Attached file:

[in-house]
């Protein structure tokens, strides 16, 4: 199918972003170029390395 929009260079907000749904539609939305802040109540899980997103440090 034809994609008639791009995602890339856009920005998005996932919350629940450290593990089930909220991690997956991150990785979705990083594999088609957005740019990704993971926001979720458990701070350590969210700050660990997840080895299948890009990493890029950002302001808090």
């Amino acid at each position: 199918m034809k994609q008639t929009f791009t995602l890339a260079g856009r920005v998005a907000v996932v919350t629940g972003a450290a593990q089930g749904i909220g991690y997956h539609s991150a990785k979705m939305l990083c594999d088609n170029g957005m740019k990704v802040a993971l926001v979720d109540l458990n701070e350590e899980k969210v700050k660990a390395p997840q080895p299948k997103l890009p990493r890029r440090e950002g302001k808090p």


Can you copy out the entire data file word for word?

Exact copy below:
[in-house]
């Protein structure tokens, strides 16, 4: 199918972003170029390395 929009260079907000749904539609939305802040109540899980997103440090 034809994609008639791009995602890339856009920005998005996932919350629940450290593990089930909220991690997956991150990785979705990083594999088609957005740019990704993971926001979720458990701070350590969210700050660990997840080895299948890009990493890029950002302001808090």
């Amino acid at each position: 199918m034809k994609q008639t929009f791009t995602l890339a260079g856009r920005v998005a907000v996932v919350t629940g972003a450290a593990q089930g749904i909220g991690y997956h539609s991150a990785k979705m939305l990083c594999d088609n170029g957005m740019k990704v802040a993971l926001v979720d109540l458990n701070e350590e899980k969210v700050k660990a390395p997840q080895p299948k997103l890009p990493r890029r440090e950002g302001k808090p």